Title Reviewed:
America and the Germans: An Assessment of a Three–Hundred–Year History. Vol. I, Immigration, Language, Ethnicity; Vol. II, The Relationship in the Twentieth Century

Author Reviewed:
Frank Trommler; Joseph McVeigh

Eberhard Reichmann


Indiana Magazine of History, Volume 82, Issue 4, pp 390-391

Article Type:
Book Review

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America and the Germans: An Assessment of a Three–Hundred–Year History. Vol. I, Immigration, Language, Ethnicity; Vol. II, The Relationship in the Twentieth Century. Edited by Frank Trommler and Joseph McVeigh. (Philadelphia: University of Pennsylvania Press, 1985. Pp. xxxii, 376; xvii, 369. Illustrations, notes, maps, tables, indexes. Vol. I, $19.95; Vol. II, $19.95; set, $35.00.)

The last decade provided two significant anniversaries for the "Germans in America," or, more broadly conceived—as in the title of the present work—for "America and the Germans": 1976, the nation's bicentennial, with an unprecedented revival of historical and genealogical ("roots") interest; 1983, the three hundredth anniversary of the first German group settlement in Germantown, Pennsylvania. Both occasions gave rise to numerous celebrations and to many publications in the academic and the popular vein on both sides of the Atlantic. Small wonder when we consider that approximately one quarter of our population claims some form of German descent.

Unlike A. B. Faust's famous two-volume set, The German Element in the United States (1909), the present work, ably edited by Frank Trommler and Joseph McVeigh, did not come into being through the immense industry of a single scholar; its forty-nine essays are based on papers presented at the University of Pennsylvania Tricentennial Conference, the premiere event by the scholarly community on the occasion of the Germantown tricentennial. Another difference is a broadened scope that includes, with nearly equal emphasis, the political, economic, and cultural relationships between the United States and Germany during the twentieth century.

The team of contributors represents a good cross section of who's who in German-American studies: G. Moltmann (immigration patterns), Don Yoder (Pennsylvania Germans), J. A. Hostetler (the Plain People), K. N. Conzen (ethnicity), J. Eichhoff (the German language in America), I. V. Rippley (the effect of World War I), Fritz Stern (U.S.-German relations), Christiane Totten (acceptance and rejection of German-Americans), H. A. Strauss (German-Jewish immigrants since 1933), to name but a few. Americanism and anti-Americanism in Germany are analysed by F. Trommler and K. Sontheimer respectively. M. L. Huffines and J. A. Fishman address the issues connected with German language maintenance in the U.S., and H. Jantz, Christian E. Schweitzer, A. Ritter and others examine German-American literature up to some contemporary authors writing in German.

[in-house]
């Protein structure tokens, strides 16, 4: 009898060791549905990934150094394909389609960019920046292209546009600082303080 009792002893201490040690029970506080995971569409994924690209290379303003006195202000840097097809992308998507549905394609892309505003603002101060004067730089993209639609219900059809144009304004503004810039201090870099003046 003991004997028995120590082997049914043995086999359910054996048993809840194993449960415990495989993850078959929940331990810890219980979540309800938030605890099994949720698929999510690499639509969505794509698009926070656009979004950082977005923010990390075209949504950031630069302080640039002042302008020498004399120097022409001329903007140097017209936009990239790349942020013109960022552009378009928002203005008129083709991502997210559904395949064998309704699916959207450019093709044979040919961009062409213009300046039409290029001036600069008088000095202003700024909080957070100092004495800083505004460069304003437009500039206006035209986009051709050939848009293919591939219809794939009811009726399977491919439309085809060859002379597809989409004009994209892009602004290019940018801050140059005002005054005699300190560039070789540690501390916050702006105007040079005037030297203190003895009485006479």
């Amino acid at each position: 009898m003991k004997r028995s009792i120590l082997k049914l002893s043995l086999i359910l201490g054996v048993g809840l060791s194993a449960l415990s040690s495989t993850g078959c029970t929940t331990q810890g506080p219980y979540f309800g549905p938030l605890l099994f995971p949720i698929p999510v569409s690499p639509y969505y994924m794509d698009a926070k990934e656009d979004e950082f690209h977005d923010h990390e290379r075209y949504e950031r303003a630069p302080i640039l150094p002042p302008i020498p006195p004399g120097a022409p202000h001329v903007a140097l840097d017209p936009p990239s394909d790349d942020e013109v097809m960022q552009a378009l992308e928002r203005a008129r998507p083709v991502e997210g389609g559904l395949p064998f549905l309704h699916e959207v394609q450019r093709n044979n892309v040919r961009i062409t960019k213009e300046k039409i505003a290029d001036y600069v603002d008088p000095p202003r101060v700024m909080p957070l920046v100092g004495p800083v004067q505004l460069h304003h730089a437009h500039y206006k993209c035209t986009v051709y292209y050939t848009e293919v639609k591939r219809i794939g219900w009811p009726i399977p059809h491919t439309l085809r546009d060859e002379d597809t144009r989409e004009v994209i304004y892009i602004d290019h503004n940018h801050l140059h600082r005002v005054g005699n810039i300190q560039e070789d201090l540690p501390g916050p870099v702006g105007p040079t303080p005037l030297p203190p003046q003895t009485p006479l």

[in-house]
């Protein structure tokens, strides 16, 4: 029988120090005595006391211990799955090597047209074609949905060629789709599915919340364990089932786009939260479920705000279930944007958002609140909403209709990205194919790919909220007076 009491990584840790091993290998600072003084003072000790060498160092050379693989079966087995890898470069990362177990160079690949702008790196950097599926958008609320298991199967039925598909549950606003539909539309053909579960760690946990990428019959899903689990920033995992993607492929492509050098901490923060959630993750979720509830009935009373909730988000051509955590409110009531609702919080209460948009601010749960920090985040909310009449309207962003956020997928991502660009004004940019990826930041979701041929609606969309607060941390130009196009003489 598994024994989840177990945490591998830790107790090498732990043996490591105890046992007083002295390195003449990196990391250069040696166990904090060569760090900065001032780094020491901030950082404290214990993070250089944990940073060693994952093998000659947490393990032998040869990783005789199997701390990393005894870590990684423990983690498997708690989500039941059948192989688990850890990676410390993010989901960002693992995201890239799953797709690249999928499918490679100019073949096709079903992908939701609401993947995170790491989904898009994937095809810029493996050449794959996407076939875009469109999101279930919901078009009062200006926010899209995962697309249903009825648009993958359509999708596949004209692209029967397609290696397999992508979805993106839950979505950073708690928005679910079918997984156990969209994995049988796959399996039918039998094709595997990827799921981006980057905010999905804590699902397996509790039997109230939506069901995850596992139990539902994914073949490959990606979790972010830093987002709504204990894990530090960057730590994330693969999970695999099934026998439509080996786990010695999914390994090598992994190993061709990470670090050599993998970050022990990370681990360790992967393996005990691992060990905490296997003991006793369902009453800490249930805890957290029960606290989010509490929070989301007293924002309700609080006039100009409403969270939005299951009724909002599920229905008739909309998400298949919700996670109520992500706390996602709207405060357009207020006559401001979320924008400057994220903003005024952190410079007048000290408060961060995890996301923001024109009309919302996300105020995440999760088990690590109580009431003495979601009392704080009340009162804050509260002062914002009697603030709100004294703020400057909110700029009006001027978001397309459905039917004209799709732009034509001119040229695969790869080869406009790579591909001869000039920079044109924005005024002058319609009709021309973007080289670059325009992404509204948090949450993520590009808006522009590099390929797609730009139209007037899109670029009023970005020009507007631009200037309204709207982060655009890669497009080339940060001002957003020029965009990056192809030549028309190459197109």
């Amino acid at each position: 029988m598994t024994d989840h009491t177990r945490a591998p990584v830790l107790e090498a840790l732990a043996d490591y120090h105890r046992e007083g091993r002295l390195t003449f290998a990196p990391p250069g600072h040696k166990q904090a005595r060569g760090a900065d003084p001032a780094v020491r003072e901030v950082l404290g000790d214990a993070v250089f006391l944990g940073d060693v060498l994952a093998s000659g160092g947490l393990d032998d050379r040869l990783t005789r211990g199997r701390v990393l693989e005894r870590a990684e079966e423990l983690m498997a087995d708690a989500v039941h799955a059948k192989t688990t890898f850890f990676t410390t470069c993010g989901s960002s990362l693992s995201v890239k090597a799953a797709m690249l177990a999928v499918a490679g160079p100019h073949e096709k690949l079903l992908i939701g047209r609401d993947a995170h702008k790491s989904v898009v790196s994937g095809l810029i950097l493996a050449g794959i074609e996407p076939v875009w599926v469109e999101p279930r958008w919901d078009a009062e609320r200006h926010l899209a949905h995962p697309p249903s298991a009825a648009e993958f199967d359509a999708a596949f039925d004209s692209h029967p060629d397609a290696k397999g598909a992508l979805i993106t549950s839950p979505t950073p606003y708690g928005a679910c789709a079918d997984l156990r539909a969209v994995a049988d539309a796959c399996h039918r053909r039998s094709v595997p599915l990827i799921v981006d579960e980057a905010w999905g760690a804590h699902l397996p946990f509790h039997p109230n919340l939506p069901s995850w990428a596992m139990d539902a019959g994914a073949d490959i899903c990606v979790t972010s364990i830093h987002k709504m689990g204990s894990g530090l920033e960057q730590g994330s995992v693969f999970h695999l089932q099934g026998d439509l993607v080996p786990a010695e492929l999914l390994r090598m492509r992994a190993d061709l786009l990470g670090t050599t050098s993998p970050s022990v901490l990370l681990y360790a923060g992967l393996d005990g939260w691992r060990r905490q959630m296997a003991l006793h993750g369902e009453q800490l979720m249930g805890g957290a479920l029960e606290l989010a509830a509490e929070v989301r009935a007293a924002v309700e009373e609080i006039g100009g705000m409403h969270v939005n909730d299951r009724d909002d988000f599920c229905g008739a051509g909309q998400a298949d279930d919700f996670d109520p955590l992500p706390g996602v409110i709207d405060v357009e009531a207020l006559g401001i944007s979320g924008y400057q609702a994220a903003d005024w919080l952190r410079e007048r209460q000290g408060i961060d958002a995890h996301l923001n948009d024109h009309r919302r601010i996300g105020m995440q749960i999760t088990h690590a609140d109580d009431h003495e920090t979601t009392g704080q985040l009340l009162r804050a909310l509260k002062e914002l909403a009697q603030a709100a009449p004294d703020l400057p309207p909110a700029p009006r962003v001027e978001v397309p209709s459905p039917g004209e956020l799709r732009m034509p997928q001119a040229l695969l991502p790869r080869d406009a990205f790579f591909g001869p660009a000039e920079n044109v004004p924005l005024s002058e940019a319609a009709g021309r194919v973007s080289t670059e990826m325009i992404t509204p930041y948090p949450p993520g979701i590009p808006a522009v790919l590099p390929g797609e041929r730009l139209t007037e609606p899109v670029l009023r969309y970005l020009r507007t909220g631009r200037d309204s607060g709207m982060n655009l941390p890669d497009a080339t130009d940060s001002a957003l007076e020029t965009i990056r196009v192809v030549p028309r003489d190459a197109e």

No doubt, an anthology of this nature has its definite value both for the researcher and the novice in German-Americana. In most instances the reader will find the editorial intent to have been realized; that is, to reflect "the current state of scholarship," but "formulated with the uninitiated reader in mind."

The majority of the individual contributions are focused on nationwide description and interpretation of the respective phenomena: nationwide for the United States and for Germany respectively. Consulting the very useful index will not lead to an Indiana entry. Francis Lieber, the originator of the Encyclopedia Americana, is listed; our own Hoosier Liebers, Hermann and Richard, are not. We must not be disappointed about that. A look at and an understanding of the larger contexts will help us assess our regional and local German-Americana better, whether as variations of dominant patterns or as unique manifestations. Familiarity with the broader context eliminates guesswork in that respect. We also stand to gain methodologically from proven approaches employed by researchers on the national scale. While not all contributions in these two volumes are of equal weight and scholarly thoroughness—an unavoidable consequence in publishing conference papers—the reader will find a gold mine of information and interpretation, including valuable bibliographical references; e.g., in the copious notes of H. Wellenreuther's "Image and Counterimage, Tradition and Expectation: The German Immigrants in English Colonial Society in Pennsylvania, 1700–1765."

Investing in this work is definitely recommended for all libraries and for people interested in German-Americana and U.S. relations with Germany.

Indiana University, Bloomington Eberhard Reichmann

Published by the Indiana University Department of History.